Contractors responsible for fixing narrow rails on the MBTA’s newest stretch of tracks requested a second extension for their project that could push its endpoint into the new year, the agency’s top boss said Wednesday.

MBTA General Manager Phil Eng said his team has not yet approved the latest proposal for more work to widen rails across the 4.4-mile Green Line Extension, more than two-thirds of which are too close together.

Green Line Extension Constructors, the consortium of contractors that built the tracks and is now tasked with resolving the problems, was unable to complete repairs on the initial timeline that involved 14 nights of work.

Eng said once GLXC requested its first extension, T officials told contractors to come up with “a new staffing plan” including “the level of supervision that will be there.” Firms increased the number of employees on site from 14 to about 30, he said, adding that “the production levels have improved.”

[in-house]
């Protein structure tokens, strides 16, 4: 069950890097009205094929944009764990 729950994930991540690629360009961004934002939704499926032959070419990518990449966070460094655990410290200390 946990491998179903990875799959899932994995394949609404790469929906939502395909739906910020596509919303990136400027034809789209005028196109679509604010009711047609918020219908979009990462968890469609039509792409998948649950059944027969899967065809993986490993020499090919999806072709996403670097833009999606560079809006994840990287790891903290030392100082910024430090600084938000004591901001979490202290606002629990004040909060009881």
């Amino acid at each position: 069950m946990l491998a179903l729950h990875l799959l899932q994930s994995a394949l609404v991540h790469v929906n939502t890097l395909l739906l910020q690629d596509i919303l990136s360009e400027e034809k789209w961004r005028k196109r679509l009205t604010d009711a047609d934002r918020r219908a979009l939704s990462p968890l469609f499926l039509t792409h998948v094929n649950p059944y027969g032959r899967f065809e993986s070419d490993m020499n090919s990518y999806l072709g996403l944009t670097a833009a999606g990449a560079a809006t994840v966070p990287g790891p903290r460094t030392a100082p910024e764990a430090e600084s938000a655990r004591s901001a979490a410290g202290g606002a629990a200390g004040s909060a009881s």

MBTA officials announced Friday they gave the firms at least another week of evening and nighttime access to continue the work.

“We do have another request from them for additional nights in January, which we have not approved at this point. Part of the reason for that is that we are reviewing the work that we need to accomplish as well as the amount of support that they need,” Eng said Wednesday. “We are still committed to getting this work done. They’re committed to delivering it, and we’ve made it clear to them this is their responsibility and not something the MBTA is going to be responsible for. They need to own this and they need to accomplish it.”

Eng has previously said he intends for GLXC — a joint venture that includes Fluor Enterprises Inc., The Middlesex Corp., Herzog Contracting Corp. and Balfour Beatty Infrastructure Inc. — to cover the costs of repairs, not the MBTA itself or taxpayers.

T officials under the Baker administration knew as early as 2021 that some tracks for the Green Line Extension were too tight, but they did not prevent the problem from becoming widespread and it exploded into public view this year with disruptions to travel speeds.

(Copyright (c) 2024 State House News Service.

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